I can't imagine this being real. If you see what I mean.
On another blog I read with interest about the themes being discussed of Femdom and the like. I have spoken about these before on here and have already come to the conclusion that they are vanishingly rare in real life, relationships with that form of Femdom, and probably not something I would do well with in real life if I had the opportunity. Occasional play, perhaps, but even then we're into interesting territory that is practically untested and unknown.





Apparently not said by Gandhi. Which is a real shame.

Doesn't make it any less of the code I try to live by though.
Where does that leave the line between internal and external? The answer is, as it is for everyone, that I don't know. My views on marriage are what they are. As discussed with Leslie, there is no way to bring my internal and external into closer alignment but hard graft and the willingness to, ultimately, change myself. Back when I was looking at getting CBT I spoke with a therapist, before the lady who tried hard to help, and he posed a question that occasionally comes back to haunt me. I opened by explaining my crossdressing and how I wanted to change it, and most of my sexual predilections as Tilly did not share them. He, and it was a he, asked "why do you have to change?" My answer then, as now, is that I have to change because I know from experiences that other people do not. Both in real life and online, in debates and in day-to-day dealings, people are more likely to become entrenched rather than being open to change. People do not consciously change. On things involving religion, politics and sex people are remarkably resilient. If I wish for an easier path or to seek compromise then I must change first. I must do so without regard to whether others will join me in changing and without expectation. Indeed, my default setting is that they won't.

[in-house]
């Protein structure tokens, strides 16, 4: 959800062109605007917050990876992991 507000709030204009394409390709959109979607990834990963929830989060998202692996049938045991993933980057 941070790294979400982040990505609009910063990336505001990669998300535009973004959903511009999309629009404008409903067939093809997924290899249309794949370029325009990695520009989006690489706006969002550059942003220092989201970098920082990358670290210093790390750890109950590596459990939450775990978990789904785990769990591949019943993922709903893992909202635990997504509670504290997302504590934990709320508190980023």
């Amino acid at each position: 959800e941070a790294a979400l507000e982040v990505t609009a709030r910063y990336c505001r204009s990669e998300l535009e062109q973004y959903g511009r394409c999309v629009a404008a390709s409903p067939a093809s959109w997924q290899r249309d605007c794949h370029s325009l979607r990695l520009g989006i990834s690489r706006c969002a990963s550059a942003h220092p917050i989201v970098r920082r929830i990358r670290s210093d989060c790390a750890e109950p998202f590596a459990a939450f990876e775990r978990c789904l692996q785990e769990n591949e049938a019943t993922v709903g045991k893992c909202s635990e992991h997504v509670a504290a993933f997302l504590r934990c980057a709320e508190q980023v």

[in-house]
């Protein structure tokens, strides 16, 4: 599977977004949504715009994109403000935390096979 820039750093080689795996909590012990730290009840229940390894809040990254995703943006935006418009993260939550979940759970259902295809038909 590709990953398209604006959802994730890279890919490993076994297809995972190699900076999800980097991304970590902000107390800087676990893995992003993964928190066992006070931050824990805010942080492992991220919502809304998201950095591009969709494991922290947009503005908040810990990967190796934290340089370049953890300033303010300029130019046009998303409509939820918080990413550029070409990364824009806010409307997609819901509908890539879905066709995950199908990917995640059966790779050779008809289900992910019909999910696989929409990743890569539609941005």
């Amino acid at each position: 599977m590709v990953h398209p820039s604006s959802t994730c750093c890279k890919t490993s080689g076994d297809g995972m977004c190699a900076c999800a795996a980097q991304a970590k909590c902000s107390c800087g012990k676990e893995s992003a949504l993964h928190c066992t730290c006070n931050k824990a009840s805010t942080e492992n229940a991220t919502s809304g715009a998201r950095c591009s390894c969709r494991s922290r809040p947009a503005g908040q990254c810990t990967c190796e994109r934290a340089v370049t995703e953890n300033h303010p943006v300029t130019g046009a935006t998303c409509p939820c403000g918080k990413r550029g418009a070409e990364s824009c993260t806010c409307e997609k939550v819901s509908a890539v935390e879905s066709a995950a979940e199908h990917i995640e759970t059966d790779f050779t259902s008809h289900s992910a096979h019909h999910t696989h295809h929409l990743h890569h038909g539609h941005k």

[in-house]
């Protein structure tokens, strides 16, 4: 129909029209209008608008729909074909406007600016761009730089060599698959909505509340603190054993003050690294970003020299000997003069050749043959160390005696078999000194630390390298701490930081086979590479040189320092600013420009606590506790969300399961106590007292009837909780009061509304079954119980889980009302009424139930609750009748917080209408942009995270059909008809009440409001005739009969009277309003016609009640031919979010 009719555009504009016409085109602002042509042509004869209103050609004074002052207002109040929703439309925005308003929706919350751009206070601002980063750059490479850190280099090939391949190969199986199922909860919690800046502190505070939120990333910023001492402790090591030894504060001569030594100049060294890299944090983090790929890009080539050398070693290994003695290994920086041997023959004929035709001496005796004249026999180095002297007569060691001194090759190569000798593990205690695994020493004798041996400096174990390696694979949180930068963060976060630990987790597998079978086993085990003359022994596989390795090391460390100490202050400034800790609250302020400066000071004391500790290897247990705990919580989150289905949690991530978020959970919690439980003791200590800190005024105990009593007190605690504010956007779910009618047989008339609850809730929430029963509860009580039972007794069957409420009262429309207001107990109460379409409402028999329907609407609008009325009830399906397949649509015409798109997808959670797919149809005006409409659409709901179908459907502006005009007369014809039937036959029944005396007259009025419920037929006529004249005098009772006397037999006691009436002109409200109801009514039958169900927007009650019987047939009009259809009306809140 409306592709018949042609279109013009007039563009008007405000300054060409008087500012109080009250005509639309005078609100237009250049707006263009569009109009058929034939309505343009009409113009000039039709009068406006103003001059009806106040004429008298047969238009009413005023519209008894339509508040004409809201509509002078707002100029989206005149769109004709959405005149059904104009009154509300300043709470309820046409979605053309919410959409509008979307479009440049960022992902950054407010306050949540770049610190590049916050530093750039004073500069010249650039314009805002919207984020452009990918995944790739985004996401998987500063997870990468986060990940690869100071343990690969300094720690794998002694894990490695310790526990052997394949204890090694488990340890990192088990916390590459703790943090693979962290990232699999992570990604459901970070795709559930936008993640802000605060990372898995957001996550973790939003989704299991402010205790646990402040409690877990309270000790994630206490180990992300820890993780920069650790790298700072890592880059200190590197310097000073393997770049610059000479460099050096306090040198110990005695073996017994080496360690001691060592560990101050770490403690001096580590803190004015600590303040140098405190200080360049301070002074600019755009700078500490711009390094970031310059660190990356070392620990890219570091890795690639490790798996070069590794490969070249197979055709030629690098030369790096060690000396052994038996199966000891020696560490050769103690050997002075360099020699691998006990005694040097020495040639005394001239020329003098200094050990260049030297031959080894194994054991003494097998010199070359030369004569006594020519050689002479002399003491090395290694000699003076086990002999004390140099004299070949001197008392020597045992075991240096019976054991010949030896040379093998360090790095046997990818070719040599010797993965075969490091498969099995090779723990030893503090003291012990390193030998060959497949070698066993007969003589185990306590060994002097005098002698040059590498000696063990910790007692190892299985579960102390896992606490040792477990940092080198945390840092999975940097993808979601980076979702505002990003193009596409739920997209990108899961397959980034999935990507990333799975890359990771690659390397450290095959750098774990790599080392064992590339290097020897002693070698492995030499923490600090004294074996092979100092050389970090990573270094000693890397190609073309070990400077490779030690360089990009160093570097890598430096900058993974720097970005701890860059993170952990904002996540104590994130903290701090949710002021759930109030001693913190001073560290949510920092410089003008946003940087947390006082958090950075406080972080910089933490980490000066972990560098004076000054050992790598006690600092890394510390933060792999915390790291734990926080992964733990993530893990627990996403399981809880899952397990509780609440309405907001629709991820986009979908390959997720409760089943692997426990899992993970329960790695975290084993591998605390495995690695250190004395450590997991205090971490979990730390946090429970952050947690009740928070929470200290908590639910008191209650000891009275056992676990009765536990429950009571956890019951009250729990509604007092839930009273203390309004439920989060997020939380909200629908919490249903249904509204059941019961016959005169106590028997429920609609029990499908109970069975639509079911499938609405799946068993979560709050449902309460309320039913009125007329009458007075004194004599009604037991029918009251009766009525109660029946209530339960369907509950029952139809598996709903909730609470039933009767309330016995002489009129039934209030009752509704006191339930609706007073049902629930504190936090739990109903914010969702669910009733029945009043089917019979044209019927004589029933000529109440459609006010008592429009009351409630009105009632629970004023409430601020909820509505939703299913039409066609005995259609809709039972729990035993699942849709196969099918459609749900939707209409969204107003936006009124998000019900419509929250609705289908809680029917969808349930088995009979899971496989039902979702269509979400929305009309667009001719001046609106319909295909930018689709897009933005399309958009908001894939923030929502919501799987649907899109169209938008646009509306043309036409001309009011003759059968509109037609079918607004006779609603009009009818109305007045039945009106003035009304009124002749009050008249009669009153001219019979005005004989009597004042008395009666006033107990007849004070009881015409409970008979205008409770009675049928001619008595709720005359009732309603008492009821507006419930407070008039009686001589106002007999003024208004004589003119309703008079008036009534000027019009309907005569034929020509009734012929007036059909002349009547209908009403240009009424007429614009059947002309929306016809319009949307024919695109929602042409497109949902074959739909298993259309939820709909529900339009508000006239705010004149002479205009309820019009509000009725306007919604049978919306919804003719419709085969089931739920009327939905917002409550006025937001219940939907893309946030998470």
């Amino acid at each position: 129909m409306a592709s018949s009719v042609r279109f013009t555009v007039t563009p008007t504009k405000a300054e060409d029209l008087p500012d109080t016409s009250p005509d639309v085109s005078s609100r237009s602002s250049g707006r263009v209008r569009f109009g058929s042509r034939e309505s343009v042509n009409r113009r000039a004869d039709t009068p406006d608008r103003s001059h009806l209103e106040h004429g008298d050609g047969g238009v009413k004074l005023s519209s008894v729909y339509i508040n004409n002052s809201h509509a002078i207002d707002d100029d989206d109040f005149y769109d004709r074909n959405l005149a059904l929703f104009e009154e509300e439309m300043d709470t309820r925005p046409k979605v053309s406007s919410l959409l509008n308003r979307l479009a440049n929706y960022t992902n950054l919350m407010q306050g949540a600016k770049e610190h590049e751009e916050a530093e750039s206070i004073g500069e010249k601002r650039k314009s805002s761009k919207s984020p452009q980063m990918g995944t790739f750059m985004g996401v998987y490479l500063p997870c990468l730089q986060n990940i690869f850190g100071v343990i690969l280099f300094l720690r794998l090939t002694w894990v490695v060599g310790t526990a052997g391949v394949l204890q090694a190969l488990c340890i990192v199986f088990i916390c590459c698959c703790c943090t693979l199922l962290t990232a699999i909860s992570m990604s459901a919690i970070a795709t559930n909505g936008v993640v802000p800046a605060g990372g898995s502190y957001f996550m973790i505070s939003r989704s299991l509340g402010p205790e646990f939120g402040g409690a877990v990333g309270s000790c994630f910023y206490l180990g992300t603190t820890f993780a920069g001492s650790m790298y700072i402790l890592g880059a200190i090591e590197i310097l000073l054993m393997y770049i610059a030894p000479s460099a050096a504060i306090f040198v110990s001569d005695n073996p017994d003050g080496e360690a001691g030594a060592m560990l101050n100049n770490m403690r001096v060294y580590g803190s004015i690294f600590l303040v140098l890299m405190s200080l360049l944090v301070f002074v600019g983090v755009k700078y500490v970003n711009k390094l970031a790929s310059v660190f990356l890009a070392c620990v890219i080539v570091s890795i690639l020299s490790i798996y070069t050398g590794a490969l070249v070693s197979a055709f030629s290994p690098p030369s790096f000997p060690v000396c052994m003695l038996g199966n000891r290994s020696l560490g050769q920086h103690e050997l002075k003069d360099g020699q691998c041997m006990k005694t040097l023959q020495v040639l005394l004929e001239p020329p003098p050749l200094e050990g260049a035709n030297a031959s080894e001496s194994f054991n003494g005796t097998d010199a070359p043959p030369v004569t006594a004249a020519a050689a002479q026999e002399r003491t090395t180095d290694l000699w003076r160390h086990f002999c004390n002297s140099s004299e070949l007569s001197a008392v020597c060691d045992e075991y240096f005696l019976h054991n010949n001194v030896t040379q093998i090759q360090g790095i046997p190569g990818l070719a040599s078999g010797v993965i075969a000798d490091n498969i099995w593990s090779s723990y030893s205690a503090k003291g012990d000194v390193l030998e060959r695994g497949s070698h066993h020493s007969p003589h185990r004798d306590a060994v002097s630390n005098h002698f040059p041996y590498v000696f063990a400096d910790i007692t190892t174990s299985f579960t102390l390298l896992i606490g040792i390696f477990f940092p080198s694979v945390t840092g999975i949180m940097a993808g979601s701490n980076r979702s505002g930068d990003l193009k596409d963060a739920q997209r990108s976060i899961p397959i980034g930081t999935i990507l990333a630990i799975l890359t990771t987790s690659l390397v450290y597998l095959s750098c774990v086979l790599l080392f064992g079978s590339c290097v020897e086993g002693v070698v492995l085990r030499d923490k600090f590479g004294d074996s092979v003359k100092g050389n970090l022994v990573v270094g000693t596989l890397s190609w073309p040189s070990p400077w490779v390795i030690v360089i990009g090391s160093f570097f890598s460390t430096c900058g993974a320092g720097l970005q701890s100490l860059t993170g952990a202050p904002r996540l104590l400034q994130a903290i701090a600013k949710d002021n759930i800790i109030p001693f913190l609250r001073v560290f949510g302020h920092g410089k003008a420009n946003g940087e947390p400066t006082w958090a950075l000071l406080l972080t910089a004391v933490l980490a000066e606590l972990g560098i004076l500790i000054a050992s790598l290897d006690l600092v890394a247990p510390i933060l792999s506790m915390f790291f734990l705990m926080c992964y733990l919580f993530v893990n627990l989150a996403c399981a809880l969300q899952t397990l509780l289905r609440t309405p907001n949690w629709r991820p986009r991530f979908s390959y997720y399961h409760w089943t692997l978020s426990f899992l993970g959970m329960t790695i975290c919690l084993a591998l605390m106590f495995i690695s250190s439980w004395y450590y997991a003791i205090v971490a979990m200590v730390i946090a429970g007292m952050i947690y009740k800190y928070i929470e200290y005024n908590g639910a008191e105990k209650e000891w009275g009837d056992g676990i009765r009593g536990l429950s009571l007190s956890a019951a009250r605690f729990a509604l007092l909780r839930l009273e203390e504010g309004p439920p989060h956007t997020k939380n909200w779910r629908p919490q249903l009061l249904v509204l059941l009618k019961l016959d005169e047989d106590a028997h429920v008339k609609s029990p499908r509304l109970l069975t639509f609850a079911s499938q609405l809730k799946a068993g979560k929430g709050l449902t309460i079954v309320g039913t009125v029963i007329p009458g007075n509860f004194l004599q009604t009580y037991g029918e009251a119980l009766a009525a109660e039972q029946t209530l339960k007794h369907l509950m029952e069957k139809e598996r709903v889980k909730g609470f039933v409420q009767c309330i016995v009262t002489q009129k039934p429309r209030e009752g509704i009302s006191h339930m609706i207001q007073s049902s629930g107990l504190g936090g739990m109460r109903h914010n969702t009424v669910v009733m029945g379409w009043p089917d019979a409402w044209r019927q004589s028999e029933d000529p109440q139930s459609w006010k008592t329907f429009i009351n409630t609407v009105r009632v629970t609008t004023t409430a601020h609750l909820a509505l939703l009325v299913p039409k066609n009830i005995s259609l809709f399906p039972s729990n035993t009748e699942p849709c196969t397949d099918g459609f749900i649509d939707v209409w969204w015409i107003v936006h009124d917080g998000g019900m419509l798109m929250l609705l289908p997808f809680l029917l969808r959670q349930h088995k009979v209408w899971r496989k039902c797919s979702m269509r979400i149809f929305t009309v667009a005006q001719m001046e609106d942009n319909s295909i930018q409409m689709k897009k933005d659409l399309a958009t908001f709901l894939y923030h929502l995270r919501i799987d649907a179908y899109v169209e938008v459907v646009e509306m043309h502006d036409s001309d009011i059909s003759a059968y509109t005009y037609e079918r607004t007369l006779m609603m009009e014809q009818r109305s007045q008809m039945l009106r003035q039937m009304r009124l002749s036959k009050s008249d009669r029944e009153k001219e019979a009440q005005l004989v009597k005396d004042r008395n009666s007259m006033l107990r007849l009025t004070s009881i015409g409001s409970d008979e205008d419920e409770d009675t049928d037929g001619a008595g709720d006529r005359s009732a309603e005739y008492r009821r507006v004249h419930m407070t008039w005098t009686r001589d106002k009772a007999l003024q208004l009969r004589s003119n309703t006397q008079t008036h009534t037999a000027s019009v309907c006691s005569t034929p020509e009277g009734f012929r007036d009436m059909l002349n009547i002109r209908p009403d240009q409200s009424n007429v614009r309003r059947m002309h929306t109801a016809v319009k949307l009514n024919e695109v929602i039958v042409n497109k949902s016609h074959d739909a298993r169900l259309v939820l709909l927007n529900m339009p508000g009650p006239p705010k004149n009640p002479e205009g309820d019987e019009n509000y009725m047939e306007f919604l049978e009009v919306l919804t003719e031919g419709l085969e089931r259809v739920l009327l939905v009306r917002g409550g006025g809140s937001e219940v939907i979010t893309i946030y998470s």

Judith Butler.

I think it's well worth reading some of the stuff that has been
produced and perusing videos that use her name.
So what? Since then I have come to terms with my crossdressing. I have realised that it is not a thing that I can drop as it is not about the clothing so much, it is about identity. I do not pursue extreme femininity or the perceived extremes of femininity, nor do I pursue female plumbing for myself. In that sense, reading this article was interesting to me. I am perfectly happy for women to deny entry to spaces to trans-women. No, scratch that, I am not happy with it but it's a battle that can take more time. The first thing that needs to be done is to reduce the need for women-only spaces by making toxic masculinity less of a thing. Not to say the battle shouldn't be had or that TERFs aren't missing the point (I feel) but there you go. No, none of this was the point, and my half-baked thoughts on it were never shared when I read it for precisely this reason, no, the point of relating that here now is the fact that I perform my gender and I consciously have to work at being 'masculine'. I am, of course, far from it. But nor am I 'feminine'.